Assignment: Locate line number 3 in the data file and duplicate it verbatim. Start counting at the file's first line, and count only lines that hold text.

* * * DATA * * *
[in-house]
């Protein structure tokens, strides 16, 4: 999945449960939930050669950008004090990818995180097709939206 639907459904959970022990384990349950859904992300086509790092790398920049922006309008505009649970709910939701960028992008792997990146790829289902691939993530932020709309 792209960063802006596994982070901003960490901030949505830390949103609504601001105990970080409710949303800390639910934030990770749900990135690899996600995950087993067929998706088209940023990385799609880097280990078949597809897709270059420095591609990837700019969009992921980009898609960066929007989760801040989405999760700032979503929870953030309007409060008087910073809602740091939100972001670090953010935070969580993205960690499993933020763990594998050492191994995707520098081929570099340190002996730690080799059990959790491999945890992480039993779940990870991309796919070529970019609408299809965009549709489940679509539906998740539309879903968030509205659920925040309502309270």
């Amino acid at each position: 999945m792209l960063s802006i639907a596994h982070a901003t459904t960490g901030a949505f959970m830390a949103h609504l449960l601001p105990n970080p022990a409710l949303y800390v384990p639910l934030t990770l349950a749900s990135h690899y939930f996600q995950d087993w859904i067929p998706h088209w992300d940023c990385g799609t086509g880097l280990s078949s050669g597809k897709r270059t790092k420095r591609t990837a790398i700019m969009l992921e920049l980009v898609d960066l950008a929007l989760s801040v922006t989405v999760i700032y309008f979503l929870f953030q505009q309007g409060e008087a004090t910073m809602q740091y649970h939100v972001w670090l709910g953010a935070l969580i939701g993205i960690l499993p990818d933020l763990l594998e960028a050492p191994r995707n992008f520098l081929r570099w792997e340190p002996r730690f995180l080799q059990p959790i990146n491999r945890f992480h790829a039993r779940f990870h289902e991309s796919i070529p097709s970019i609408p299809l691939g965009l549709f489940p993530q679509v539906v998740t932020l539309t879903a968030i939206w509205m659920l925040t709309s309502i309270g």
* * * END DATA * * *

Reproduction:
């Amino acid at each position: 999945m792209l960063s802006i639907a596994h982070a901003t459904t960490g901030a949505f959970m830390a949103h609504l449960l601001p105990n970080p022990a409710l949303y800390v384990p639910l934030t990770l349950a749900s990135h690899y939930f996600q995950d087993w859904i067929p998706h088209w992300d940023c990385g799609t086509g880097l280990s078949s050669g597809k897709r270059t790092k420095r591609t990837a790398i700019m969009l992921e920049l980009v898609d960066l950008a929007l989760s801040v922006t989405v999760i700032y309008f979503l929870f953030q505009q309007g409060e008087a004090t910073m809602q740091y649970h939100v972001w670090l709910g953010a935070l969580i939701g993205i960690l499993p990818d933020l763990l594998e960028a050492p191994r995707n992008f520098l081929r570099w792997e340190p002996r730690f995180l080799q059990p959790i990146n491999r945890f992480h790829a039993r779940f990870h289902e991309s796919i070529p097709s970019i609408p299809l691939g965009l549709f489940p993530q679509v539906v998740t932020l539309t879903a968030i939206w509205m659920l925040t709309s309502i309270g």